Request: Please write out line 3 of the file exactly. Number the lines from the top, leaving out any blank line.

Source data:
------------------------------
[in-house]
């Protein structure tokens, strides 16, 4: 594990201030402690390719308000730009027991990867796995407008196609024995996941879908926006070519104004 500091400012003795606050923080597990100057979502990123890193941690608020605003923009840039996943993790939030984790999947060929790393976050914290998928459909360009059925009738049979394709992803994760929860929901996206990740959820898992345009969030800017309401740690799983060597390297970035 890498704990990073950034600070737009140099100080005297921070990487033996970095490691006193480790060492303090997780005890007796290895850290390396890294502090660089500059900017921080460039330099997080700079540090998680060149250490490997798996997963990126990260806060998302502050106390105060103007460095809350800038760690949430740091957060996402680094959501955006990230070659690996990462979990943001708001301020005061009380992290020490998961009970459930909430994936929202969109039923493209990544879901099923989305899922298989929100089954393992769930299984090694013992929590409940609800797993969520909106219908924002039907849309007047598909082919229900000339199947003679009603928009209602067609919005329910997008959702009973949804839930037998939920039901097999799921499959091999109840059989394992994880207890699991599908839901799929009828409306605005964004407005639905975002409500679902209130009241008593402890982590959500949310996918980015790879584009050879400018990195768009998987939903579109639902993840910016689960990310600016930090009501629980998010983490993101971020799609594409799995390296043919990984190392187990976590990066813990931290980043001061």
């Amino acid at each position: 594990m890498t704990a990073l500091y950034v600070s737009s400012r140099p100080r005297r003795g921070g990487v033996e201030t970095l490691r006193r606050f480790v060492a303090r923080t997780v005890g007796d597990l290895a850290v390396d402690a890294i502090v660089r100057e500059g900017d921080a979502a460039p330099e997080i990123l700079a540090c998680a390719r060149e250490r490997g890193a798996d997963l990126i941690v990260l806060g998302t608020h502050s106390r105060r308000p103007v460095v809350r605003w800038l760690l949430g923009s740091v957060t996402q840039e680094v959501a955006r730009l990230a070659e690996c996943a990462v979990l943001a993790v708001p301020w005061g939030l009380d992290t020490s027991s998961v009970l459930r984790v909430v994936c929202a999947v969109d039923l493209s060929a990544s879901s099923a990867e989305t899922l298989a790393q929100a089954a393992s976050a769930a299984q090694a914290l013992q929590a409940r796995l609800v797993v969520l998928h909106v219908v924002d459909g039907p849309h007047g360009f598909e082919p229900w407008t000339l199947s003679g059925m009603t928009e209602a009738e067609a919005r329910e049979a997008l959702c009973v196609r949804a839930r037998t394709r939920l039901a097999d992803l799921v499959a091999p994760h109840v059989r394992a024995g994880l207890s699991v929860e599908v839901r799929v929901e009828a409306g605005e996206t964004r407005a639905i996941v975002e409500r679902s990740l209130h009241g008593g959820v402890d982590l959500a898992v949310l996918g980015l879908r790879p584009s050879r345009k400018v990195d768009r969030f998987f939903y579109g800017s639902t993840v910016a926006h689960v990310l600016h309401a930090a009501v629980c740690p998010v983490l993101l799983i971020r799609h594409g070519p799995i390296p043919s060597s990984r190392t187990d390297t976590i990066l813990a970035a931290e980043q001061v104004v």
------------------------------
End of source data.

């Amino acid at each position: 594990m890498t704990a990073l500091y950034v600070s737009s400012r140099p100080r005297r003795g921070g990487v033996e201030t970095l490691r006193r606050f480790v060492a303090r923080t997780v005890g007796d597990l290895a850290v390396d402690a890294i502090v660089r100057e500059g900017d921080a979502a460039p330099e997080i990123l700079a540090c998680a390719r060149e250490r490997g890193a798996d997963l990126i941690v990260l806060g998302t608020h502050s106390r105060r308000p103007v460095v809350r605003w800038l760690l949430g923009s740091v957060t996402q840039e680094v959501a955006r730009l990230a070659e690996c996943a990462v979990l943001a993790v708001p301020w005061g939030l009380d992290t020490s027991s998961v009970l459930r984790v909430v994936c929202a999947v969109d039923l493209s060929a990544s879901s099923a990867e989305t899922l298989a790393q929100a089954a393992s976050a769930a299984q090694a914290l013992q929590a409940r796995l609800v797993v969520l998928h909106v219908v924002d459909g039907p849309h007047g360009f598909e082919p229900w407008t000339l199947s003679g059925m009603t928009e209602a009738e067609a919005r329910e049979a997008l959702c009973v196609r949804a839930r037998t394709r939920l039901a097999d992803l799921v499959a091999p994760h109840v059989r394992a024995g994880l207890s699991v929860e599908v839901r799929v929901e009828a409306g605005e996206t964004r407005a639905i996941v975002e409500r679902s990740l209130h009241g008593g959820v402890d982590l959500a898992v949310l996918g980015l879908r790879p584009s050879r345009k400018v990195d768009r969030f998987f939903y579109g800017s639902t993840v910016a926006h689960v990310l600016h309401a930090a009501v629980c740690p998010v983490l993101l799983i971020r799609h594409g070519p799995i390296p043919s060597s990984r190392t187990d390297t976590i990066l813990a970035a931290e980043q001061v104004v």